October 21st, 2015
|09:44 pm - 31 Days of Halloween: Nightbreed|
It's always unfortunate when a planned franchise folds after its first chapter, and that, unfortunately, appears to have happened with Clive Barker's Nightbreed.
I talked a little bit about Clive Barker last year when I watched Candyman, and I've been thinking I need to give him another chance. Sometime in the coming months, I think I'll explore the eleven-chapter Hellraiser series, which has some good entries before it devolves inevitably into mush. None of this is what we're talking about tonight, however. Tonight I watched Nightbreed, and I'm pretty sure I liked it. The problem, as I said, is that it's clearly the prologue to something bigger which never materialized. It has a rabid cult following, and there are periodic rumblings of reviving it as a TV series or a comic book, but I'm not sure it works as a stand-alone entity.
Aaron Boone is troubled by dreams of a place called Midian, which is filled with monsters. Some of the dreams are scary or erotic, but they're not nightmares. At the urging of his girlfriend Lori, Aaron begins seeing a psychologist named Decker, who secretly believes in Midian, though he tells Boone otherwise. Decker is, in fact, a serial killer, and sees a scapegoat in Boone. He prescribes lithium, but actually gives Boone a hallucinogen, and convinces him that he is responsible for the murders. On his way to turn himself in to the police, Boone is struck by a truck, and winds up in a hospital where another patient is ranting about Midian. Boone finds his way to Midian, is rejected by its inhabitants, gets gunned down by police, and comes back to life. This makes sense in the movie, but I'm not in the mood to give you the play-by-play. Point is, he finds his way back to Midian where he is inducted into the ranks of the Nightbreed.
Who are the Nightbreed? Glad you asked. Lylesberg, the leader of the Nightbreed describes them as a tribe of monsters driven underground in time immemorial; the human race got the surface of the planet, and the Nightbreed live below with their deity, Baphomet. It's not too bad, for the most part, but some of the Nightbreed are jealous of us surface-dwellers, which doesn't make much sense because many of them burst into flames in the sunlight. Presumably the wi-fi down there is lousy.
Boone eventually reconnects with Lori who is bewildered by The Whole Thing in General, and his sudden disinterest in her in particular. It's not that he's disinterested, it's that he does not believe that their relationship will work out, mostly because he's, y'know, formerly dead. Dr. Decker also becomes more involved; he's been searching for Midian, and he wants to destroy it. I'm not entirely sure of his motives in the context of the movie, but the fact that the Nightbreed are a metaphor for the gay community might explain some things. Anyway, eventually the human law enforcement declares war on the Midianites and the Boone has to decide where his loyalties lie.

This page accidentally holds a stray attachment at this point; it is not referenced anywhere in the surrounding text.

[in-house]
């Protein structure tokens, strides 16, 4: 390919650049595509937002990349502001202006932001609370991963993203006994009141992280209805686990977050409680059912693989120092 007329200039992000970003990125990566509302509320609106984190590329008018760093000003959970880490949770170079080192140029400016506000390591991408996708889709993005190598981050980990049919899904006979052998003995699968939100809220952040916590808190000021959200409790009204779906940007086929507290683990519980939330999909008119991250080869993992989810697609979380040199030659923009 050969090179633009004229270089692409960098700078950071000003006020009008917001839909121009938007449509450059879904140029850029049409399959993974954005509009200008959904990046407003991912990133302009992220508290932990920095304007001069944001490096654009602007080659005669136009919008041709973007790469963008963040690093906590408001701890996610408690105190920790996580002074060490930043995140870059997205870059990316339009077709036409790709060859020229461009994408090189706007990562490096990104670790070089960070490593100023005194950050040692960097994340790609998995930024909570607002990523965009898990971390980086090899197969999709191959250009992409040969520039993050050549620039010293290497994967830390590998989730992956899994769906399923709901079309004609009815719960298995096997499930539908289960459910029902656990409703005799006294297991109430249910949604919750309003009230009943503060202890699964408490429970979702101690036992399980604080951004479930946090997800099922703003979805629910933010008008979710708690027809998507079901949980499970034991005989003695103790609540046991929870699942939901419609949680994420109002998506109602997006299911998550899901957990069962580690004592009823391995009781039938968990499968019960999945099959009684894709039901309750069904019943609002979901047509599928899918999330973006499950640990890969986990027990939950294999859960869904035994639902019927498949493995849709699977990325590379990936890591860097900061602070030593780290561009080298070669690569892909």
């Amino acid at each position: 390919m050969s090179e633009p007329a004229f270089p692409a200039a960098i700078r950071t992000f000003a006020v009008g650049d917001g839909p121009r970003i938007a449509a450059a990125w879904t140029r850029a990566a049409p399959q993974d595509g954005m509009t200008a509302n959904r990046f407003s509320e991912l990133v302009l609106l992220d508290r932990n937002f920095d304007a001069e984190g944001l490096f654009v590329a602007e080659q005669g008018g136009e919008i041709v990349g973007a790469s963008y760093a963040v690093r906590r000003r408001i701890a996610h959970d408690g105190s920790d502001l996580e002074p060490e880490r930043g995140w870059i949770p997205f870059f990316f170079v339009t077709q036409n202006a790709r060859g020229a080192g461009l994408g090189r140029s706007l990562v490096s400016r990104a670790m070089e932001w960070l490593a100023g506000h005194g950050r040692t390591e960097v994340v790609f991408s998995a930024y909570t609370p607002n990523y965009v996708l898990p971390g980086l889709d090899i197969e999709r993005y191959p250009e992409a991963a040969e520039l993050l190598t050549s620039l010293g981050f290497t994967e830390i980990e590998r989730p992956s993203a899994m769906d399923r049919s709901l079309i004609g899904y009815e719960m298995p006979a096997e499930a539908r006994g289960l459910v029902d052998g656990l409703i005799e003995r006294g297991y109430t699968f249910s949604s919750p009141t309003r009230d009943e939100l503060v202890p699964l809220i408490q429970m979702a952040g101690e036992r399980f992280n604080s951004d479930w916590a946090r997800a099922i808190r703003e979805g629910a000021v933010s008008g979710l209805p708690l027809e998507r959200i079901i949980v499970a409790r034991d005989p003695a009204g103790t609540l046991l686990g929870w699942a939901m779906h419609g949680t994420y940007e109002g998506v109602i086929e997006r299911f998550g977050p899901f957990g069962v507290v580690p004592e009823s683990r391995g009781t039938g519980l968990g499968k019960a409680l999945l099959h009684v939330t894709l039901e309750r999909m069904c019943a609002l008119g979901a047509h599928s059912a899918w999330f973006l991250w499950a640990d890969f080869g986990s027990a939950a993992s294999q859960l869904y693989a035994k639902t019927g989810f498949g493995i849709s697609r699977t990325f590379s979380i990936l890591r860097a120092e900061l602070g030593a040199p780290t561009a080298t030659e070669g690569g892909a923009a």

As I typed out the last couple of paragraphs, my opinion of Nightbreed has sunk a bit. I can see what it's aiming at, but it's far too ambitious. The story is too busy with its own minutiae to sustain its two-hour runtime. When I talk about minutiae, I mean little and repeated events that don't need to be on film. It also doesn't spend long enough developing its mythology. There's the seed of an engaging and ongoing saga here, but the series never made it out of the gate because audiences weren't demanding more of it. Part of that is the fault of flawed execution, but I think mostly we have to blame the Hollywood machine that couldn't figure out how to market Nightbreed. It was advertised as a slasher film, and its fantasy elements were downplayed; people bought tickets expecting a different movie. It had been described to me as "Labyrinth for adults", and that's not a bad comparison.
Netflix has the director's cut, which differs heavily from the theatrical version (or so they tell me). I'll avoid spoilers, but I will say that different characters survive each version of the movie, and any sequel would have depended very heavily on who's still alive. I think Clive Barker probably had a clear idea of where he wanted the story to go, but I don't think the studio was very concerned about that, and that's a shame. With the right nurturing, this might have been a great film and the beginning of something big. As-is, it's a cult classic that requires a bit too much imagination from its audience to work. I'd watch a Nightbreed TV series, though.
Craig Sheffer plays Boone, and I thought he carried the movie well. David Cronenberg (of all people) plays Decker, but I'm not a fan of the cool, detached type of insanity he brings to the roll. Doug Bradley plays Lylesberg, but he doesn't get much to do. Danny Elfman's score is a Danny Elfman score, if you like that sort of thing (I do), and involves all sorts of tribal percussion and children's choirs. Clive Barker's direction is usually serviceable, but he's not good with action, and the finale of Nightbreed is all action.
Here's the trailer:
I didn't see this movie until the late 90's sometime, and when I did I wasn't very impressed, and I don't remember much of it. What I do remember about it is from 1990, when it was advertised extensively in comic books. The comic ads were fascinating, mostly consisting of detailed biographies of the denizens of Midian... who then turned out to be background characters in the actual movie. A TV series could be great.